James Syme

Senior Fund Manager, JOHCM

Trade war trade-offs in EM

– Developed market yields continue to slide on concerns regarding the outlook for growth; trade tensions continue to increase; the US dollar continues to strengthen; and Chinese growth continues to gently disappoint.

– However, within these broad drivers, there are concerns that some policies and reaction functions are changing.

Despite the volume of newsflow in recent weeks, it does not seem as though there has been a regime shift in the broad drivers of emerging markets. Developed market yields continue to slide on concerns regarding the outlook for growth; trade tensions continue to increase, obviously the US-China relationship, but also others, eg Japan-South Korea; the US dollar continues to strengthen; and Chinese growth continues to gently disappoint. This remains a challenging environment for the emerging world, and we believe that emerging market equities should continue to be seen as a source of country-specific opportunities rather than as an opportunity in the whole. Alpha, not beta.

However, within these broad drivers, there are concerns that some policies and reaction functions are changing. Specifically, the developments of the last few days have raised concerns regarding Chinese currency policy. At the start of August, President Trump announced a 10% tariff on the remaining USD 300b of imports from China. In response (it is assumed), both the domestically-traded CNY and the internationally-traded CNH weakened substantially and, significantly, broke the 7/USD level. Subsequently, China suspended purchases of US agricultural products and the US Treasury announced its intention to investigate China as a currency manipulator.

We do not believe the move through 7/USD represents a shift in China’s currency policy. In the first instance, the official policy is to manage CNY against a basket of currencies, and the steady strengthening of the US dollar against the currencies of China’s other trade partners implies a weaker CNY/USD exchange rate. Secondly, whatever goes into PBoC’s ‘countercyclical factor’, it is clear that the effects of tariffs absolutely justify a relative weakening of CNY.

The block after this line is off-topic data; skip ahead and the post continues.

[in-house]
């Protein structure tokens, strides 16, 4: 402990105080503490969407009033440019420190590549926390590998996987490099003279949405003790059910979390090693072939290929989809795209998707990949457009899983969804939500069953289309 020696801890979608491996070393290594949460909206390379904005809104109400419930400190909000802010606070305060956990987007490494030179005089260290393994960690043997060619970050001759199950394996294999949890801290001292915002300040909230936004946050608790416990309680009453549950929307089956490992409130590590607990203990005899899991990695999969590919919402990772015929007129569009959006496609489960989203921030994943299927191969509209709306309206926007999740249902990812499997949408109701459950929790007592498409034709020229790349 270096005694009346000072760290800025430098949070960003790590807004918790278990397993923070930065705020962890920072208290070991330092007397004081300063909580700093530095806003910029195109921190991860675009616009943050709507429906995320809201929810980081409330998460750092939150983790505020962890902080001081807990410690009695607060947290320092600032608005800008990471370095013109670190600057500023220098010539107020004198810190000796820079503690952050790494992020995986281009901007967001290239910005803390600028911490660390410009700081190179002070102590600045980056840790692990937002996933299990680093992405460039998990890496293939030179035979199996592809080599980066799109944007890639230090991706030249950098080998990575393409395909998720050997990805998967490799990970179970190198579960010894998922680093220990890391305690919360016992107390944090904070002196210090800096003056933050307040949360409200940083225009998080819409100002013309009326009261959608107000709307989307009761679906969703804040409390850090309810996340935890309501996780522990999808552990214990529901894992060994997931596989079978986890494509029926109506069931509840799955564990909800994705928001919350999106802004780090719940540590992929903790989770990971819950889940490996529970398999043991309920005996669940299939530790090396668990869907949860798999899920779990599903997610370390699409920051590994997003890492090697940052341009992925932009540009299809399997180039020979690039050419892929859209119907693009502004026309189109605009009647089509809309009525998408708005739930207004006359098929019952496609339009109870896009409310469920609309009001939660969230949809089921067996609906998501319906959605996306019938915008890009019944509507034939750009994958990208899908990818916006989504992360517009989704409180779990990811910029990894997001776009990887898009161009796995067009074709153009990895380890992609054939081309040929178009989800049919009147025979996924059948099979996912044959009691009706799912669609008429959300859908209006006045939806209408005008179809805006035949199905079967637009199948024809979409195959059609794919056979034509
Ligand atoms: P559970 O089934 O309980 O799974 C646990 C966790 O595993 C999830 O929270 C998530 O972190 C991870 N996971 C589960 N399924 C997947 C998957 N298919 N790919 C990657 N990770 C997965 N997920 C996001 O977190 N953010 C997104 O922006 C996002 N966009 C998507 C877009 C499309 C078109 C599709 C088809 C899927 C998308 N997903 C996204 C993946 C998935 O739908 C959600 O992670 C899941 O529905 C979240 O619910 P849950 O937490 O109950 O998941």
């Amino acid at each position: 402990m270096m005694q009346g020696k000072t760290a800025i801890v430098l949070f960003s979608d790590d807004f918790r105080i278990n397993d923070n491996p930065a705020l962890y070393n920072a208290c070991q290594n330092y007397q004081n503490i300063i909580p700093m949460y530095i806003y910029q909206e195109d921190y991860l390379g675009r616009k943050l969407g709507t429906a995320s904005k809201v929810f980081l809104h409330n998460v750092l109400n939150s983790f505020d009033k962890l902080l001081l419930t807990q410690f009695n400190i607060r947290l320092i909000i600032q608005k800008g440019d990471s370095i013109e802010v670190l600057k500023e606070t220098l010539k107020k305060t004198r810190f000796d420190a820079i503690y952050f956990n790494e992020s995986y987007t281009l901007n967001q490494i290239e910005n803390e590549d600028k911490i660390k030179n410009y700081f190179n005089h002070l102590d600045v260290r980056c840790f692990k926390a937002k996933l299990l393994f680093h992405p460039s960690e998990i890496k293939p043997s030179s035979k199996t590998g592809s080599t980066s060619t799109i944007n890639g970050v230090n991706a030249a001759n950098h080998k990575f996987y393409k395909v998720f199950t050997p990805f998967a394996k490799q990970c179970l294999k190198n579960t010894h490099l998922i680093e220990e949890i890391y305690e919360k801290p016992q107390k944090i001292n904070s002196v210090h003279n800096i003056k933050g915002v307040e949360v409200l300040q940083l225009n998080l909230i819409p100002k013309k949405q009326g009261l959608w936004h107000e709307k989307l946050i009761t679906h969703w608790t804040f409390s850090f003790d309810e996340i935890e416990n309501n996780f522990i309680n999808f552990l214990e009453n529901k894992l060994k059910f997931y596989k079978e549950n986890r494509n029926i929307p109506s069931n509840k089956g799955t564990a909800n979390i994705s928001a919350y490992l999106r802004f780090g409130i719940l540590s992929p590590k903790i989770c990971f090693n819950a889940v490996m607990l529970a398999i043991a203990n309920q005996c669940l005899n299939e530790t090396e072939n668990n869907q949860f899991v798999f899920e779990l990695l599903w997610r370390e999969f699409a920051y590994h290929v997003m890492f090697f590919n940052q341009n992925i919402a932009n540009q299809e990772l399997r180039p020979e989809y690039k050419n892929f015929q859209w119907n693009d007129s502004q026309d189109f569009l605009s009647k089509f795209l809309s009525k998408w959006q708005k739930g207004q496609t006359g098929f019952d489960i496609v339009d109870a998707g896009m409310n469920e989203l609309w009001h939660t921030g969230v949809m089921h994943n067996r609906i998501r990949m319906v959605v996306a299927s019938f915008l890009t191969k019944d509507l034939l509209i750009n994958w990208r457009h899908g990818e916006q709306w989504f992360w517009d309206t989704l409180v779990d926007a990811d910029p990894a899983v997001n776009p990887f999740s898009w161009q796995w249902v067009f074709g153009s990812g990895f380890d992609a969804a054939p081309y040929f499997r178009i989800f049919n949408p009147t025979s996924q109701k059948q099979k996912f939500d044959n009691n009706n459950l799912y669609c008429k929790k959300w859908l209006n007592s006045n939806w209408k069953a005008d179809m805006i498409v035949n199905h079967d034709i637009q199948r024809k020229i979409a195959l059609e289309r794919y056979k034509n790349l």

On the other hand, it has seemed that PBoC has previously defended the 7 level. In both late 2016 and late 2018, CNY approached 7 but did not trade through it, despite the powerful risk-off sentiment in emerging markets at those times, so it does seem as though there has been a behavioural shift within the latitude of policy. Whatever concerns Chinese policymakers have about domestic sentiment towards the exchange rate have clearly been overcome by macro circumstance.

In terms of what this means for investors, we think the environment hasn’t changed. The intensifying trade war and the slide in US yields suggest a difficult environment ahead for export-based economies (very much including China), while the strengthening US dollar suggests the positive effect of lower yields on the domestic-demand/carry-trade led emerging markets will be delayed.

If we wanted to create a positive narrative from this week’s events, we would observe that the 2015-16 Chinese stimulus was led by a steep devaluation in CNY in August 2015, potentially relieving pressure on the exchange rate before aggressive injections of liquidity. While this is a compelling story, some of the statements from Chinese leaders (“Now there is a new Long March, and we should make a new start,” – President Xi Jinping) don’t point to an overwhelming desire to take the easy road.

The US decision to label China a currency manipulator is a surprising one, both because it was not in line with the normal semi-annual assessment cycle, and because China doesn’t meet the US’s own definition. There is a lot of interesting stuff happening around currencies and global imbalances, which deserves its own report, but the short version is that China has a robust history of currency manipulation but really isn’t guilty at the moment.

In terms of the regime change, when it comes, there would seem to be two likely ends: The first is that the trade war reaches a ceasefire, because one or both sides cannot take the pain any more – that would be hugely bullish for export EM (China, Korea, Taiwan, Mexico); the second would be that the rally in the dollar ends – with low yields that would be hugely bullish for domestic/carry-trade EM (particularly commodity importers such as Turkey, India and Pakistan). Until such point, we will remain selective in both groups.




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